When I was in the seventh grade, we would occasionally be taken to the auditorium for a movie. I had been wearing glasses for several years by then, but found I could only get the movie to come into focus by tilting my glasses. You have probably seen people do this. Now, why I did not tell my Mother or Dad about this so that I could get a new prescription, I have no idea. Apparently I took this on as a personal defect that was my problem to solve. I remember being embarrassed about this and not adjusting my glasses until the lights went out, so my classmates would not make fun of me.
Obviously the above situation had a deep effect on me, for I still remember it 48 years later. It, and other such matters, are probably the reason my shrink can take vacations in the Bahamas. As the comedian Bill Engval says he has told his children—“just bring me a list of all the screwy things I have had you do, I’ll sign it and you can save a lot of money as adults by not going to psychologists.”
The reality, though, is that many things in our childhood, suppressed and not, are affecting our behavior today as adults working in the industry. With age and the opportunity to see many different people in their work environment, I have been able to pick up on many of these anomalies.
You have them. You just don’t know it or often don’t recognize them. It may be a teacher impressed something on you that has affected your behavior. It could be a parent, as mentioned before. The point is, these almost invisible, pre-programmed responses affect your daily activities, some in a positive way, some in a negative way.
Take the one I started this column with. It may be one, that in the past, has caused me to be satisfied with living with the status quo, either personally or professionally, when I should have had the nerve to stand up and change things (for the better). For it is obvious there was a solution to my nearsightedness—new glasses. I assume the reason I did not pursue this is some sort of unspoken reason why I did not want to incur any expense for my parents. However, what is important here, is this may have helped instill a satisfaction with things the way they are, something that is almost never good in our professional life.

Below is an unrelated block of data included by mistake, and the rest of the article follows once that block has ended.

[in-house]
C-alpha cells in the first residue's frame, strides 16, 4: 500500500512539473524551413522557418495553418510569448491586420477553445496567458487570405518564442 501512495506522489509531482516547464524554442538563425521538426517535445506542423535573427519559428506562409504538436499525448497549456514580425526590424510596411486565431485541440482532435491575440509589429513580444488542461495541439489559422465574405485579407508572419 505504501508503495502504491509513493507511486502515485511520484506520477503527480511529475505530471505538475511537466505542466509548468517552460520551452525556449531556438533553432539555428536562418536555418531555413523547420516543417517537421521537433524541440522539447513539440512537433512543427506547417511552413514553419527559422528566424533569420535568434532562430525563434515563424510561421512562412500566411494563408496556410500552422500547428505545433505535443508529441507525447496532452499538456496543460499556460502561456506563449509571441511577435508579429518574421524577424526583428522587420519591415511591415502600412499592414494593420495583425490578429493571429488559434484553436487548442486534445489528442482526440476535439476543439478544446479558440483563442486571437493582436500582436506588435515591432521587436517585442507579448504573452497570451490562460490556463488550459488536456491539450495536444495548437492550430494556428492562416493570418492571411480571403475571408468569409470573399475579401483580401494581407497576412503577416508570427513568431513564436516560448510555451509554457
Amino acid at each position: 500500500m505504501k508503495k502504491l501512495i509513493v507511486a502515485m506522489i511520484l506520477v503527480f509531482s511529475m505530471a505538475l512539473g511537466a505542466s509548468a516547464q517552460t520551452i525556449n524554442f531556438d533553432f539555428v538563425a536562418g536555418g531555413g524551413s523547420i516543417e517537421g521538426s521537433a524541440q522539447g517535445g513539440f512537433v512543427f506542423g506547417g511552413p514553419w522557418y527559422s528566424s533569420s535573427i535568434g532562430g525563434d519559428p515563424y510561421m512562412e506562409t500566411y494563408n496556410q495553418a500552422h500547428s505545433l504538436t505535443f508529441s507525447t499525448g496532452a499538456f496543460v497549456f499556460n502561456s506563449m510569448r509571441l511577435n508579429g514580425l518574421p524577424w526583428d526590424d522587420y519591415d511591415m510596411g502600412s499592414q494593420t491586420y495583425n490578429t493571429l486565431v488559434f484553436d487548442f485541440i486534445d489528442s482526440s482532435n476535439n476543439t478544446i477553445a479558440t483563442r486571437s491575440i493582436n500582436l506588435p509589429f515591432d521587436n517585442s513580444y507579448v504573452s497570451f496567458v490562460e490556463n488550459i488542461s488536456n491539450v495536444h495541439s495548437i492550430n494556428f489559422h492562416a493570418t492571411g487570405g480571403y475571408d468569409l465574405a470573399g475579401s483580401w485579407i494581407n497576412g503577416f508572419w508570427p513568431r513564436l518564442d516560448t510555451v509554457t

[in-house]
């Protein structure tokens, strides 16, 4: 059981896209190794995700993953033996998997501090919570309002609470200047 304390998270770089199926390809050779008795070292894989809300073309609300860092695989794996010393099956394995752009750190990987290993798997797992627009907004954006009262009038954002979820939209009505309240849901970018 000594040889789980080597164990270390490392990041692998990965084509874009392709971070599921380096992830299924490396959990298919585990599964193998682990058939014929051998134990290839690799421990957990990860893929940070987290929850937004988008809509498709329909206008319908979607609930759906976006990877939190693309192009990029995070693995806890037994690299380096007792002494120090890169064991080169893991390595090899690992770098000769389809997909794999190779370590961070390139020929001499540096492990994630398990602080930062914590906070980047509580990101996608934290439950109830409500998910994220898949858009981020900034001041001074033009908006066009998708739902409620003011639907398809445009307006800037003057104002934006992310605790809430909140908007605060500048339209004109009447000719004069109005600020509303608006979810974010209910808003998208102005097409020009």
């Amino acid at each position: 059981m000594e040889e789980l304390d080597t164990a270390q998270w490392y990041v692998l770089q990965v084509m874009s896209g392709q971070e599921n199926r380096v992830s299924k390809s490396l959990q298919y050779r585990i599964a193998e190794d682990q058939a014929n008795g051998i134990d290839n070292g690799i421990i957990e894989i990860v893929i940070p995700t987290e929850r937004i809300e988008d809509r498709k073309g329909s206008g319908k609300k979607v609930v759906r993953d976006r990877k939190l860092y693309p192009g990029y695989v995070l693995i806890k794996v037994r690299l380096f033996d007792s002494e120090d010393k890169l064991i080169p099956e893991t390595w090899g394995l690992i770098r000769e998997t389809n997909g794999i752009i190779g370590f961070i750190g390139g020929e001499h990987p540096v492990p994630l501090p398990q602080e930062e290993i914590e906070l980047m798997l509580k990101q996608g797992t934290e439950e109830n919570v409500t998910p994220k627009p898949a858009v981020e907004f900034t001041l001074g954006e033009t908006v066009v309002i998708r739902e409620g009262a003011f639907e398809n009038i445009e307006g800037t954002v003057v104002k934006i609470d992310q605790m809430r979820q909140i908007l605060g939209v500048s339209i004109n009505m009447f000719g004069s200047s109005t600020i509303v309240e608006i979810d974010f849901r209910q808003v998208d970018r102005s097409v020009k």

Not much later, we were living on a farm. Dad worked away, and the sows were due to have little piggies in the winter. It was my job (I was 13 at the time) to get up in the middle of the night, help the sows if necessary and move the piglets to under heat lamps after they were born and I wiped them off. You know if a sow is going to have pigs in the next 12 hours if they have milk. I checked the four sows in the farrowing house that night and told my mother she did not need to get me up at 2 am (the time I normally got up for this activity)—no pigs were going to be born. It got down to near 0 F that night. All four had pigs. I had 38 dead piglets in the morning. To say this failure in responsibility has not affected me all my life would be a fantasy on my part. I cannot even begin to tell you the ramifications. However, anyone can see that it was one of those events with a strong impact.
So what childhood experiences are unconsciously affecting your behavior in your career, positively or negatively? Have you ever given this any thought? Can you articulate them? Once you can, you can improve your performance at work, indeed in all aspects of your daily life.